Telehealth: A Road Less Traveled

Nature is my happy place. During a recent morning walk, I was struck by the image of the empty path stretched out in front of me.  I was not sure what was waiting for me around the bend – perhaps some horses grazing wanting to greet me or another walker trying to get out of the house and reconnect with nature. But on this morning, in this time of uncertainty, the image took on a different meaning. When will my team be able to resume sessions with children and their families? Thankfully, telehealth has become the answer. Here are some of the things we have learned at Locus on this road less traveled:

  • We have been able to more fully implement an evidence-based coaching model of care as parents are now actively trying strategies with their child and in turn feeling more valued and successful.
  • It has been easier to accommodate family schedules and observe daily routines such as mealtime or bedtime as they are naturally occurring, which has been invaluable to my team in regards to problem-solving and offering solutions.
  • Surprisingly, there have been few if any technical issues that have interrupted or delayed our service delivery and my team has found creative, fun ways to engage and interact with the children via video.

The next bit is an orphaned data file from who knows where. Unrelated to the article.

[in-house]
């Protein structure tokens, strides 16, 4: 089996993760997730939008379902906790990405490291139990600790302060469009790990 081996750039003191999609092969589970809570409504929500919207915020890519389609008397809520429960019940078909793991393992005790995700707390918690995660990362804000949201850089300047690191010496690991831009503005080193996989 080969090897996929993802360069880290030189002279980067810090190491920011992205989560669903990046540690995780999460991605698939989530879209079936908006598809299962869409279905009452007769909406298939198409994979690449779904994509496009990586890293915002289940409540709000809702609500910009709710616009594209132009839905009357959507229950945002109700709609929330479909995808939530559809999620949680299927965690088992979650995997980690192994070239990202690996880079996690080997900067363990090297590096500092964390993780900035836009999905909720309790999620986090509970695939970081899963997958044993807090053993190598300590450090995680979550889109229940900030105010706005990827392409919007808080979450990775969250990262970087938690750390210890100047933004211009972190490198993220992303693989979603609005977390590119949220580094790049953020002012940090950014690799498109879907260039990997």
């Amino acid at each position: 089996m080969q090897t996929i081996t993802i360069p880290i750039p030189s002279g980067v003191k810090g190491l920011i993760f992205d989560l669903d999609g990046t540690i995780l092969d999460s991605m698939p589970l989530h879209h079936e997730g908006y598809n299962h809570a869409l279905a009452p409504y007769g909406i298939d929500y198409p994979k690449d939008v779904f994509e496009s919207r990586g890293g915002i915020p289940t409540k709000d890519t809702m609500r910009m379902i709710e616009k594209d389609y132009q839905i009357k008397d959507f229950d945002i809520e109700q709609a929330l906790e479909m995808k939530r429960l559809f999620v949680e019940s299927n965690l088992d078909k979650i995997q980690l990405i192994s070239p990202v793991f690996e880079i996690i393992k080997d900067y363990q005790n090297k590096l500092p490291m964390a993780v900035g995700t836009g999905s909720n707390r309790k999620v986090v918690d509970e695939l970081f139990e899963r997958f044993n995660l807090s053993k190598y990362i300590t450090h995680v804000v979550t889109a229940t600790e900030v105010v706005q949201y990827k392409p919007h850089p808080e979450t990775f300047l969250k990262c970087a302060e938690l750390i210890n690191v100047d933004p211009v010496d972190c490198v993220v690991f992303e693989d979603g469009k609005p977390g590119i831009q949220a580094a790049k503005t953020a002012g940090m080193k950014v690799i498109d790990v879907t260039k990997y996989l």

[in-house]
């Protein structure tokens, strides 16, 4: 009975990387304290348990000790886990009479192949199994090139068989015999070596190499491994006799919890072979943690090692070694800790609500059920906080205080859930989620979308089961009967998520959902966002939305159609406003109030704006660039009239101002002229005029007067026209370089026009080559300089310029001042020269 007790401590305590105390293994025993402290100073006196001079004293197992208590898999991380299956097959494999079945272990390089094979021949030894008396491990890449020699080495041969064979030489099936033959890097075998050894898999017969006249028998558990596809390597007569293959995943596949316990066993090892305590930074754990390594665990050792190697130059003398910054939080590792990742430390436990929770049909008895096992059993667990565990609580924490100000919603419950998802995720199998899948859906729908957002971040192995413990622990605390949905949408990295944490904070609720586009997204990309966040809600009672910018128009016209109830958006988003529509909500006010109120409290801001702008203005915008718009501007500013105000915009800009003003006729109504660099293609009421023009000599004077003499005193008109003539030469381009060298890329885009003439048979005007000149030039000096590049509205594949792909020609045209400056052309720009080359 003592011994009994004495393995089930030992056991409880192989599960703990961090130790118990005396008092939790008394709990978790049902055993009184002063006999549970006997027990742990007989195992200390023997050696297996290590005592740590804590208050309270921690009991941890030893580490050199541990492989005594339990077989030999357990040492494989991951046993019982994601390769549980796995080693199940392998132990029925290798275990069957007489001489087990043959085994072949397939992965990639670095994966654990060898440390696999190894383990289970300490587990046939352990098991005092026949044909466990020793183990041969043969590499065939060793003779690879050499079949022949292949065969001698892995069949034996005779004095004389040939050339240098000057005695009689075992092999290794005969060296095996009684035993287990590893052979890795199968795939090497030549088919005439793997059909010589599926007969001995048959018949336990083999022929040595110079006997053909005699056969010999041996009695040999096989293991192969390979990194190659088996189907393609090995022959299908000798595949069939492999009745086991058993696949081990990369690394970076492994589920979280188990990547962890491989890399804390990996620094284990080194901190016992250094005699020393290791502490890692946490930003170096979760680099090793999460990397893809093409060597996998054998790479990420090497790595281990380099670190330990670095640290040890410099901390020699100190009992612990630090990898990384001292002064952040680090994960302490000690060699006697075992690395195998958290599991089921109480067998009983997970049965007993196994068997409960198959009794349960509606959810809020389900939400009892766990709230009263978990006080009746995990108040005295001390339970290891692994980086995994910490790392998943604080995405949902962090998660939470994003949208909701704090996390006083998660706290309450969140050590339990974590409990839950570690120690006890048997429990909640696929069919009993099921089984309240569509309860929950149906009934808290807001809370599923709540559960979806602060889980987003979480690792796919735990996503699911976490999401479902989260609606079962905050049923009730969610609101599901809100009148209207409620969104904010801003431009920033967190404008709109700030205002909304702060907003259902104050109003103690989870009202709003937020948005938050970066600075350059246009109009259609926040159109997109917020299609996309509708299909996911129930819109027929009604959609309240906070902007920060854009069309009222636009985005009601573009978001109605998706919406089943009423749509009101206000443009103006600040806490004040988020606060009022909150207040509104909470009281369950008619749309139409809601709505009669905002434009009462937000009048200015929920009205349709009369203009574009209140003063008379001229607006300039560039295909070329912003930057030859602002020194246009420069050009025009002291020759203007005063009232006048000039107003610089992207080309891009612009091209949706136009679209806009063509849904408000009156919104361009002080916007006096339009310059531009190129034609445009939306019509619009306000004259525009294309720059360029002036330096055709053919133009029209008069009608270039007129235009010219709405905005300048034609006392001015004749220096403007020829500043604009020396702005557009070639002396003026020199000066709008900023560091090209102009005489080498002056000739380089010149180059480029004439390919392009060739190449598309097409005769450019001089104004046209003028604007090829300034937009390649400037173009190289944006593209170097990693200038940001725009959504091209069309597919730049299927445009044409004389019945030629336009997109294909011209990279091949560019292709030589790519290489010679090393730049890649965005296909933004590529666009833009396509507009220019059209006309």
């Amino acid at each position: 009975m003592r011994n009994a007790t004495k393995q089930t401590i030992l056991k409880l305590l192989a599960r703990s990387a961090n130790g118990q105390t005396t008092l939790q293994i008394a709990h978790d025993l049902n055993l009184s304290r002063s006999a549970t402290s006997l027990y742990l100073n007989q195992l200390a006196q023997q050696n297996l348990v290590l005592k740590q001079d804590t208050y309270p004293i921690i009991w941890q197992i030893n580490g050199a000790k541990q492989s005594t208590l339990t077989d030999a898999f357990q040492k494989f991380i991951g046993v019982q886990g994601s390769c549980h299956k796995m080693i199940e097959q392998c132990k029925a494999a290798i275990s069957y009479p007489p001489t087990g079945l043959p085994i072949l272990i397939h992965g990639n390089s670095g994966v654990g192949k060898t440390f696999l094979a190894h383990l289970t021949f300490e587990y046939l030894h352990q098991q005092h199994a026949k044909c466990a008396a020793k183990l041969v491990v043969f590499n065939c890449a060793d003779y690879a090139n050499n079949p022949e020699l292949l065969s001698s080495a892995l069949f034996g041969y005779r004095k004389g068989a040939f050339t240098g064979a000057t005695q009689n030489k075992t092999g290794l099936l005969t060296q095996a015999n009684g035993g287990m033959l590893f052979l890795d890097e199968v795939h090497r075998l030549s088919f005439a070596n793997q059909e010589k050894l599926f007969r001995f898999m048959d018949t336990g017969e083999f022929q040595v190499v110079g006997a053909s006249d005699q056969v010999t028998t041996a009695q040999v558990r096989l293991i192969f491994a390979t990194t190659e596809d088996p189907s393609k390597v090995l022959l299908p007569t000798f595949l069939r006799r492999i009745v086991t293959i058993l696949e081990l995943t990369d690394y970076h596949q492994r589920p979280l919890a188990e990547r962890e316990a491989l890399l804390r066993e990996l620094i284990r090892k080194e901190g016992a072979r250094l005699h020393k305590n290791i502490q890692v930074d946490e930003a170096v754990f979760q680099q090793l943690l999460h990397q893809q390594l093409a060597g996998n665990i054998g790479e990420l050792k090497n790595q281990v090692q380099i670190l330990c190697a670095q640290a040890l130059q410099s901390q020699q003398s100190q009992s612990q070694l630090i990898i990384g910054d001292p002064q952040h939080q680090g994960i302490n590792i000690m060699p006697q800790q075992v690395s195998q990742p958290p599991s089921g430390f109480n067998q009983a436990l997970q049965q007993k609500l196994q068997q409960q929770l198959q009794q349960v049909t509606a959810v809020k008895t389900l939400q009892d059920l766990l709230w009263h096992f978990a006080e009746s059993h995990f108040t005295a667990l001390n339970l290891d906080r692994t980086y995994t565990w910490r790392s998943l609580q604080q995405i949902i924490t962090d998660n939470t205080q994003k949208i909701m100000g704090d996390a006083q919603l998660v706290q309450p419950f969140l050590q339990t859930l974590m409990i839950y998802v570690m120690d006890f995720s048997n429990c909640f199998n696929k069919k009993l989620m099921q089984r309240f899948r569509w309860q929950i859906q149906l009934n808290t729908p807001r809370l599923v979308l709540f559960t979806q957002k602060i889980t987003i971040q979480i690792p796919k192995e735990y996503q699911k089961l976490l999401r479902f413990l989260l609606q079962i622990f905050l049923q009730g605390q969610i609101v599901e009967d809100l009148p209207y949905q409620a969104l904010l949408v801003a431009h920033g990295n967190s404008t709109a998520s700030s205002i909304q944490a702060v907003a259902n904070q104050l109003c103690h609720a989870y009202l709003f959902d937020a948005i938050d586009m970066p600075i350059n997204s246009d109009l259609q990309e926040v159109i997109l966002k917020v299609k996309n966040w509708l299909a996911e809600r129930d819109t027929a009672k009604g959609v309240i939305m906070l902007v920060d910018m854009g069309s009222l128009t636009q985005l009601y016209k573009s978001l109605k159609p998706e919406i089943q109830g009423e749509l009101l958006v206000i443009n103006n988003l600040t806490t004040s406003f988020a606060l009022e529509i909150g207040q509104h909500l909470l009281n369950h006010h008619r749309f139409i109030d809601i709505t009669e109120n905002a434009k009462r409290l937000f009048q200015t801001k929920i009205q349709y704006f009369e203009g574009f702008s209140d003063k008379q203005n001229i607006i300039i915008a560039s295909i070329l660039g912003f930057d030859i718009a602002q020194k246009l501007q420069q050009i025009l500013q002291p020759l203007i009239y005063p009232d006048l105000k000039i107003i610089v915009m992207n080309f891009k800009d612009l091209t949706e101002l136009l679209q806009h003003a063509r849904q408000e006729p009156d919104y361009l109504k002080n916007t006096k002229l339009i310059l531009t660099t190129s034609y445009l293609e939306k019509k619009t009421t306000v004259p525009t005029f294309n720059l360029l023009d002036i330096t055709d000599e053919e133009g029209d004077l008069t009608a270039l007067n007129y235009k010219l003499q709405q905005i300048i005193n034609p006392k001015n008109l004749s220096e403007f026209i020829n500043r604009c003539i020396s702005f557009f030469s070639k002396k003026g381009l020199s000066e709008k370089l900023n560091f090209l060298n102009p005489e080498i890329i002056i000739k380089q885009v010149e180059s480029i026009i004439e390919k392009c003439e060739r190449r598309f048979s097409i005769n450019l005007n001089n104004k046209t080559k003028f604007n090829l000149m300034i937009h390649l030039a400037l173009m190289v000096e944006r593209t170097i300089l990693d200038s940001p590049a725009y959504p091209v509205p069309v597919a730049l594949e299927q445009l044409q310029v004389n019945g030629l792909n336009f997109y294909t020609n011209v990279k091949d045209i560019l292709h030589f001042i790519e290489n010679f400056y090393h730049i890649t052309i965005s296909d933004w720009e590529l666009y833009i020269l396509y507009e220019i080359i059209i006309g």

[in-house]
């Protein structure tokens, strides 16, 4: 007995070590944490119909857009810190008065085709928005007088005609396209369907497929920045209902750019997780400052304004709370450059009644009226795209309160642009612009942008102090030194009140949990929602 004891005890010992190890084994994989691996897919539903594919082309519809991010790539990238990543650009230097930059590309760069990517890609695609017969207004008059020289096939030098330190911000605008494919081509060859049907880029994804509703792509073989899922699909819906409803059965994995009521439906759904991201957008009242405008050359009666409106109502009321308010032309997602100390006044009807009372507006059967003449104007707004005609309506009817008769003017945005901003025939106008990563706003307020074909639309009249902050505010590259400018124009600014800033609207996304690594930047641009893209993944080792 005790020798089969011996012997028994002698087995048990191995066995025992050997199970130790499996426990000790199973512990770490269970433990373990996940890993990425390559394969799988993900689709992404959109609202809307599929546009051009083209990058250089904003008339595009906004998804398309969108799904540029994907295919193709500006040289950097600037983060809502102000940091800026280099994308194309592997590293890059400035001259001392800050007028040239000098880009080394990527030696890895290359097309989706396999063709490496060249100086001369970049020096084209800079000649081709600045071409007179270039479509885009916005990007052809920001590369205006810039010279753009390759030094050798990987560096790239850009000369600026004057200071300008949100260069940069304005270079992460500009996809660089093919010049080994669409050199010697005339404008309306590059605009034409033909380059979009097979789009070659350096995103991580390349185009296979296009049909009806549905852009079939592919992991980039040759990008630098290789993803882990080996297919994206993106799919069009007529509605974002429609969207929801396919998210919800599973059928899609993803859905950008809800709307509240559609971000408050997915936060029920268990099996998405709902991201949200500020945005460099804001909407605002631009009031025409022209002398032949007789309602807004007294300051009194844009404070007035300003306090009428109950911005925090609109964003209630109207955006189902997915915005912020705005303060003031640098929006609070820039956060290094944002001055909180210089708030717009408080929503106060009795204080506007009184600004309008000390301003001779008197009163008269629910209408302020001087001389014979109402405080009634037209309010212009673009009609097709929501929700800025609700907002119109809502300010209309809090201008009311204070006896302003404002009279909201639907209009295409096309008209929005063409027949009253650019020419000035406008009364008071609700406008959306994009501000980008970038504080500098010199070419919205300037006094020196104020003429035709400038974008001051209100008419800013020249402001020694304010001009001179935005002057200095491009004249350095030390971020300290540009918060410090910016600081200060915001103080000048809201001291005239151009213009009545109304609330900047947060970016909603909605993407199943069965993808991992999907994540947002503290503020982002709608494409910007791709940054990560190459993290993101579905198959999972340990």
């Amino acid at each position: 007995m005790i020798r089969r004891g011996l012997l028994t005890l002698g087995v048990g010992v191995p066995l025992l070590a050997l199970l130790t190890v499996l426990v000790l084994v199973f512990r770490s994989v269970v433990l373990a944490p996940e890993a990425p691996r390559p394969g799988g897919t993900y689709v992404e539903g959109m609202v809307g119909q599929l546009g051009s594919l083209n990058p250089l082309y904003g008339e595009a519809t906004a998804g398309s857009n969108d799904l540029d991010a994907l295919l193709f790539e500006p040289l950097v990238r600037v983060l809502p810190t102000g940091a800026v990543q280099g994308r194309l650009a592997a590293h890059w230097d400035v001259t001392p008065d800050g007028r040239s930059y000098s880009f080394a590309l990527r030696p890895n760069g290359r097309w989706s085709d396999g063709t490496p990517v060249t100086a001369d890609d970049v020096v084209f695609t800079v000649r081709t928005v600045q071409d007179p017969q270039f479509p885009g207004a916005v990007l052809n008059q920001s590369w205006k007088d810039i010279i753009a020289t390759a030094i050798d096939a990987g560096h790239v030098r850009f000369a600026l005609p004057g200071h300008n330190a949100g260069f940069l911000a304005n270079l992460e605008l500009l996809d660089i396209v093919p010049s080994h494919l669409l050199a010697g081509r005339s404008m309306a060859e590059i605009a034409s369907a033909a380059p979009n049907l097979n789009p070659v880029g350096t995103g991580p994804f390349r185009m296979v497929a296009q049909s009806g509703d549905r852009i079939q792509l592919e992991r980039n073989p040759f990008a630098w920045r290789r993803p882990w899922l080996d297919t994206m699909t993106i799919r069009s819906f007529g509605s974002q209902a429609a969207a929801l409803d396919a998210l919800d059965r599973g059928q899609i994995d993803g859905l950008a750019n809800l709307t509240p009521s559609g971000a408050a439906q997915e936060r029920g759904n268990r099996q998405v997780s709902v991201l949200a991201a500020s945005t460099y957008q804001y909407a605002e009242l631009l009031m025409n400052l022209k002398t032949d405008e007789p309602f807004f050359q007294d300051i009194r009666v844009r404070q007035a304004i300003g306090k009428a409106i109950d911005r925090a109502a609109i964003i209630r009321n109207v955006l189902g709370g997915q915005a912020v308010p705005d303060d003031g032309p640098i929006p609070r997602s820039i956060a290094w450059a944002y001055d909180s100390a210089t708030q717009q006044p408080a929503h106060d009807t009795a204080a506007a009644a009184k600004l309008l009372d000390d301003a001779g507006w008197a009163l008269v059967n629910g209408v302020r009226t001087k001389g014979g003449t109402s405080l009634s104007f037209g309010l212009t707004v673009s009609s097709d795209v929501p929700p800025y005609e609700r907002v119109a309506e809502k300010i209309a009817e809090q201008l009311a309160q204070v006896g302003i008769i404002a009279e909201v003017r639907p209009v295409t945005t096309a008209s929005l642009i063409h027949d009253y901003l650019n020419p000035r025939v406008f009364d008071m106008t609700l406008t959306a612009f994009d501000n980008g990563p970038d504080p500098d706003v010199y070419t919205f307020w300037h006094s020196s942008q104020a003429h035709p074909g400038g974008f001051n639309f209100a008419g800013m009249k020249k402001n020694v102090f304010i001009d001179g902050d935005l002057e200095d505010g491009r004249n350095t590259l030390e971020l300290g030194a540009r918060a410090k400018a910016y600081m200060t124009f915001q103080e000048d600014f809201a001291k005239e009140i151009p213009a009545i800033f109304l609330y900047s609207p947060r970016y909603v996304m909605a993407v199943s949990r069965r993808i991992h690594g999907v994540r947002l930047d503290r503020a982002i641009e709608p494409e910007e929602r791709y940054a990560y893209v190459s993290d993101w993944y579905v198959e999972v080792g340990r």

• Families parenting children who are medically fragile have consistently requested that all sessions moving forward be held remotely while other families have expressed an interest in a hybrid approach where some sessions are in-person and others are remote. We hope for the opportunity in the future to honor their requests.
  • We have been able to answer referral requests that are in rural or remote areas of North Carolina and typically out of our radius. One parent who lives in the northern corner of our state recently expressed gratitude as her son who has autism has not been able to receive the occupational therapy services he desperately needs for over 18 months. I foresee, if telehealth continues, that my company will be able to serve remote locations and underserved populations.

 

Adapting to Uncertainty

Our world has changed a lot in these past few months with most of us now required to practice social distancing, gather with friends and family virtually, and restrict our engagement in valued activities and hobbies. Who knew that the simple act of shopping or going out to dinner was such a valued activity in our lives? As occupational therapists, the people who we serve are more familiar with this sense of disruption than most. An injury, illness, or chronic condition has interrupted their “status quo” and they are forced to seek our help in creating new ways to engage in daily activities and routines. Perhaps it is time for us to follow our own advice!

  • Plan: Critical routines have been disrupted and new ones must be developed. Identify what routines you value most. What activities have traditionally been familiar or comforting? Write them down and find ways to adapt those routines and activities to meet new demands or limitations. Establish a new daily routine that includes time outdoors or exercising.